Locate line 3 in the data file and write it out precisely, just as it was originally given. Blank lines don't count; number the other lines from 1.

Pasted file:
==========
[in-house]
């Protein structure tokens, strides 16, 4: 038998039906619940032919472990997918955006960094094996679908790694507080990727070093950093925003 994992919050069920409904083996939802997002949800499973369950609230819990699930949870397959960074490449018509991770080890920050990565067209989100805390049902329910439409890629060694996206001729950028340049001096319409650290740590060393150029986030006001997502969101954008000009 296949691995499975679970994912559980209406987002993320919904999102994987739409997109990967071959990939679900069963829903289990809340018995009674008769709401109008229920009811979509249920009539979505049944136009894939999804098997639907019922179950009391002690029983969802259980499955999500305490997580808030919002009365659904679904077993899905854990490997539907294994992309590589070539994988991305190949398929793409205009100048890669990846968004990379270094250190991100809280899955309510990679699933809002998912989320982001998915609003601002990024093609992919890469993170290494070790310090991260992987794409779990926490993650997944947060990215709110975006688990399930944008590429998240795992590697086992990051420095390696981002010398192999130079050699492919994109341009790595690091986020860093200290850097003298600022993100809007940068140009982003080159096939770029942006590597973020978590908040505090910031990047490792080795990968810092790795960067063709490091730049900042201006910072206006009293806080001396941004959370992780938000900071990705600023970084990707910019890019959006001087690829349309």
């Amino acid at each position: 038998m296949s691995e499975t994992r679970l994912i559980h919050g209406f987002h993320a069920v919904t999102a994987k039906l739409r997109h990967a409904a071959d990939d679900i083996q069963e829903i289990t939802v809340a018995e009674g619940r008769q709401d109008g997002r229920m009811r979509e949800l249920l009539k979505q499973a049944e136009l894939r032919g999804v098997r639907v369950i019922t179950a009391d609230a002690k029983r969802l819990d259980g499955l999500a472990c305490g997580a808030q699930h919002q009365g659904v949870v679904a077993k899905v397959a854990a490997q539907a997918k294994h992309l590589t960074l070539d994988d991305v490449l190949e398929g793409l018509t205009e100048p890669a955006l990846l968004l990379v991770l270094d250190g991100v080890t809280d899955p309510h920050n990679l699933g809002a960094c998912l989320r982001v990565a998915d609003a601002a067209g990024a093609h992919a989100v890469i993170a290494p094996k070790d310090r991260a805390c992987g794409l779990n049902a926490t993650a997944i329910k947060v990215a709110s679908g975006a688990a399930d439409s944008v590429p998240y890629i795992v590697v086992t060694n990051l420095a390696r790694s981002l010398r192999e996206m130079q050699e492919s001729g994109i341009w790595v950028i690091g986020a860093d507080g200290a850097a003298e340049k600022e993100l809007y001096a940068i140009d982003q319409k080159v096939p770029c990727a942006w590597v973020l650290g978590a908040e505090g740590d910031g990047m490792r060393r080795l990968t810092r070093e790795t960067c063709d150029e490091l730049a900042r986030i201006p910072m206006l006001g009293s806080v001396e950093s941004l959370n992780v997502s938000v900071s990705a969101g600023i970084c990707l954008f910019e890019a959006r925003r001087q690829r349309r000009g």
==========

């Amino acid at each position: 038998m296949s691995e499975t994992r679970l994912i559980h919050g209406f987002h993320a069920v919904t999102a994987k039906l739409r997109h990967a409904a071959d990939d679900i083996q069963e829903i289990t939802v809340a018995e009674g619940r008769q709401d109008g997002r229920m009811r979509e949800l249920l009539k979505q499973a049944e136009l894939r032919g999804v098997r639907v369950i019922t179950a009391d609230a002690k029983r969802l819990d259980g499955l999500a472990c305490g997580a808030q699930h919002q009365g659904v949870v679904a077993k899905v397959a854990a490997q539907a997918k294994h992309l590589t960074l070539d994988d991305v490449l190949e398929g793409l018509t205009e100048p890669a955006l990846l968004l990379v991770l270094d250190g991100v080890t809280d899955p309510h920050n990679l699933g809002a960094c998912l989320r982001v990565a998915d609003a601002a067209g990024a093609h992919a989100v890469i993170a290494p094996k070790d310090r991260a805390c992987g794409l779990n049902a926490t993650a997944i329910k947060v990215a709110s679908g975006a688990a399930d439409s944008v590429p998240y890629i795992v590697v086992t060694n990051l420095a390696r790694s981002l010398r192999e996206m130079q050699e492919s001729g994109i341009w790595v950028i690091g986020a860093d507080g200290a850097a003298e340049k600022e993100l809007y001096a940068i140009d982003q319409k080159v096939p770029c990727a942006w590597v973020l650290g978590a908040e505090g740590d910031g990047m490792r060393r080795l990968t810092r070093e790795t960067c063709d150029e490091l730049a900042r986030i201006p910072m206006l006001g009293s806080v001396e950093s941004l959370n992780v997502s938000v900071s990705a969101g600023i970084c990707l954008f910019e890019a959006r925003r001087q690829r349309r000009g």